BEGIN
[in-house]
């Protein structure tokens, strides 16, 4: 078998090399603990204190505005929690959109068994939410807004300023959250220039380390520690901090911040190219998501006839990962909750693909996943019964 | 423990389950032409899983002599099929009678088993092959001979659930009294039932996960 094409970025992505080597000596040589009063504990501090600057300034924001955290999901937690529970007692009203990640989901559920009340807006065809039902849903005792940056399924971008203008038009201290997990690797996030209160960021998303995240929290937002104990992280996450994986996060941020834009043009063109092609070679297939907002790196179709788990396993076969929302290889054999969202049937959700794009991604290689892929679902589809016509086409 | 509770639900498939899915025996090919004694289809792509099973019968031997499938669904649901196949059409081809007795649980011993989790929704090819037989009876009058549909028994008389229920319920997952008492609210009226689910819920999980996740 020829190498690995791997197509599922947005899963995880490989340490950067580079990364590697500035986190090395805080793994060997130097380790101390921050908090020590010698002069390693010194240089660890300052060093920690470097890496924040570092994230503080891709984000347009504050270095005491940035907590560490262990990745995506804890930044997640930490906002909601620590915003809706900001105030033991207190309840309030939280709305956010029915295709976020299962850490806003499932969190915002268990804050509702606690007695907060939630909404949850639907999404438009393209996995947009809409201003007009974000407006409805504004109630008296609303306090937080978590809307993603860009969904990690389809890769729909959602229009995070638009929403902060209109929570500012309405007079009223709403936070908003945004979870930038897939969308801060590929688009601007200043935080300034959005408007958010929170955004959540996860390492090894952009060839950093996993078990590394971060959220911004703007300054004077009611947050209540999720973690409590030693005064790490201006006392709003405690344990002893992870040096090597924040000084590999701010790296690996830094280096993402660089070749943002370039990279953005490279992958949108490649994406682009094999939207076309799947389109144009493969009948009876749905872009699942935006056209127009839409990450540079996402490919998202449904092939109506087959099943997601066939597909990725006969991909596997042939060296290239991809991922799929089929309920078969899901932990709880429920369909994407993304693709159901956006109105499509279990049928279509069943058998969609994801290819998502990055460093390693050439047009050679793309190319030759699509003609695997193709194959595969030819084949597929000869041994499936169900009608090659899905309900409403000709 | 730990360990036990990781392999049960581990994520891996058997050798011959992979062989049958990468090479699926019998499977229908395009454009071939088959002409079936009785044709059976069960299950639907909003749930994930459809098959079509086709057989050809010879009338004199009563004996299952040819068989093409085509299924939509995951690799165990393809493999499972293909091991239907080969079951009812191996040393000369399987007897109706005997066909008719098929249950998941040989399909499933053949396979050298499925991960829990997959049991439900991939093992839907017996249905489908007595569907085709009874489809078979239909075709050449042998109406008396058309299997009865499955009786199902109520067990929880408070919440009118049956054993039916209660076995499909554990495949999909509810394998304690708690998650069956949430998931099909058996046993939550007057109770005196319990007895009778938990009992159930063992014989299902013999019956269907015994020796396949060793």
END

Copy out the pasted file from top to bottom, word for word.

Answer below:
[in-house]
């Protein structure tokens, strides 16, 4: 078998090399603990204190505005929690959109068994939410807004300023959250220039380390520690901090911040190219998501006839990962909750693909996943019964 | 423990389950032409899983002599099929009678088993092959001979659930009294039932996960 094409970025992505080597000596040589009063504990501090600057300034924001955290999901937690529970007692009203990640989901559920009340807006065809039902849903005792940056399924971008203008038009201290997990690797996030209160960021998303995240929290937002104990992280996450994986996060941020834009043009063109092609070679297939907002790196179709788990396993076969929302290889054999969202049937959700794009991604290689892929679902589809016509086409 | 509770639900498939899915025996090919004694289809792509099973019968031997499938669904649901196949059409081809007795649980011993989790929704090819037989009876009058549909028994008389229920319920997952008492609210009226689910819920999980996740 020829190498690995791997197509599922947005899963995880490989340490950067580079990364590697500035986190090395805080793994060997130097380790101390921050908090020590010698002069390693010194240089660890300052060093920690470097890496924040570092994230503080891709984000347009504050270095005491940035907590560490262990990745995506804890930044997640930490906002909601620590915003809706900001105030033991207190309840309030939280709305956010029915295709976020299962850490806003499932969190915002268990804050509702606690007695907060939630909404949850639907999404438009393209996995947009809409201003007009974000407006409805504004109630008296609303306090937080978590809307993603860009969904990690389809890769729909959602229009995070638009929403902060209109929570500012309405007079009223709403936070908003945004979870930038897939969308801060590929688009601007200043935080300034959005408007958010929170955004959540996860390492090894952009060839950093996993078990590394971060959220911004703007300054004077009611947050209540999720973690409590030693005064790490201006006392709003405690344990002893992870040096090597924040000084590999701010790296690996830094280096993402660089070749943002370039990279953005490279992958949108490649994406682009094999939207076309799947389109144009493969009948009876749905872009699942935006056209127009839409990450540079996402490919998202449904092939109506087959099943997601066939597909990725006969991909596997042939060296290239991809991922799929089929309920078969899901932990709880429920369909994407993304693709159901956006109105499509279990049928279509069943058998969609994801290819998502990055460093390693050439047009050679793309190319030759699509003609695997193709194959595969030819084949597929000869041994499936169900009608090659899905309900409403000709 | 730990360990036990990781392999049960581990994520891996058997050798011959992979062989049958990468090479699926019998499977229908395009454009071939088959002409079936009785044709059976069960299950639907909003749930994930459809098959079509086709057989050809010879009338004199009563004996299952040819068989093409085509299924939509995951690799165990393809493999499972293909091991239907080969079951009812191996040393000369399987007897109706005997066909008719098929249950998941040989399909499933053949396979050298499925991960829990997959049991439900991939093992839907017996249905489908007595569907085709009874489809078979239909075709050449042998109406008396058309299997009865499955009786199902109520067990929880408070919440009118049956054993039916209660076995499909554990495949999909509810394998304690708690998650069956949430998931099909058996046993939550007057109770005196319990007895009778938990009992159930063992014989299902013999019956269907015994020796396949060793």